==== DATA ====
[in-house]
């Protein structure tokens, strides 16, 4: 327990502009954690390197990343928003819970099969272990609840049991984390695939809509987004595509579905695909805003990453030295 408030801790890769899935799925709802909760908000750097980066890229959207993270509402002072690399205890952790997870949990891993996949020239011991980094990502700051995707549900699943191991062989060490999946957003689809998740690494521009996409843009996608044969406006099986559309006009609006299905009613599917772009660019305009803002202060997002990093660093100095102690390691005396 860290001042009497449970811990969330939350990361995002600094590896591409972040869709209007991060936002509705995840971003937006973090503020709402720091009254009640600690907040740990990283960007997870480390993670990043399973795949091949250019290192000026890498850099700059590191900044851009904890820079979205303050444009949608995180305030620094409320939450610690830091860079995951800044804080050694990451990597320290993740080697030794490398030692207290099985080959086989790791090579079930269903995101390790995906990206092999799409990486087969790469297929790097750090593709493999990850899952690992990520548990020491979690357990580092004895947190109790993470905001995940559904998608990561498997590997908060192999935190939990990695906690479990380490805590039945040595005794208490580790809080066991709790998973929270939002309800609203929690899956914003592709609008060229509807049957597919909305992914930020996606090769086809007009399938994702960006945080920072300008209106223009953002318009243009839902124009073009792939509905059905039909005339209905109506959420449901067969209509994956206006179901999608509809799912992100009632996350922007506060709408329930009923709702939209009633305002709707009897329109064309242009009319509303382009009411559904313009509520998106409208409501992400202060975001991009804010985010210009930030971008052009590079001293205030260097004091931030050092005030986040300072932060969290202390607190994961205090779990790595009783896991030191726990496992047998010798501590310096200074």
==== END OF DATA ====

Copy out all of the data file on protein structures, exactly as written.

[in-house]
């Protein structure tokens, strides 16, 4: 327990502009954690390197990343928003819970099969272990609840049991984390695939809509987004595509579905695909805003990453030295 408030801790890769899935799925709802909760908000750097980066890229959207993270509402002072690399205890952790997870949990891993996949020239011991980094990502700051995707549900699943191991062989060490999946957003689809998740690494521009996409843009996608044969406006099986559309006009609006299905009613599917772009660019305009803002202060997002990093660093100095102690390691005396 860290001042009497449970811990969330939350990361995002600094590896591409972040869709209007991060936002509705995840971003937006973090503020709402720091009254009640600690907040740990990283960007997870480390993670990043399973795949091949250019290192000026890498850099700059590191900044851009904890820079979205303050444009949608995180305030620094409320939450610690830091860079995951800044804080050694990451990597320290993740080697030794490398030692207290099985080959086989790791090579079930269903995101390790995906990206092999799409990486087969790469297929790097750090593709493999990850899952690992990520548990020491979690357990580092004895947190109790993470905001995940559904998608990561498997590997908060192999935190939990990695906690479990380490805590039945040595005794208490580790809080066991709790998973929270939002309800609203929690899956914003592709609008060229509807049957597919909305992914930020996606090769086809007009399938994702960006945080920072300008209106223009953002318009243009839902124009073009792939509905059905039909005339209905109506959420449901067969209509994956206006179901999608509809799912992100009632996350922007506060709408329930009923709702939209009633305002709707009897329109064309242009009319509303382009009411559904313009509520998106409208409501992400202060975001991009804010985010210009930030971008052009590079001293205030260097004091931030050092005030986040300072932060969290202390607190994961205090779990790595009783896991030191726990496992047998010798501590310096200074």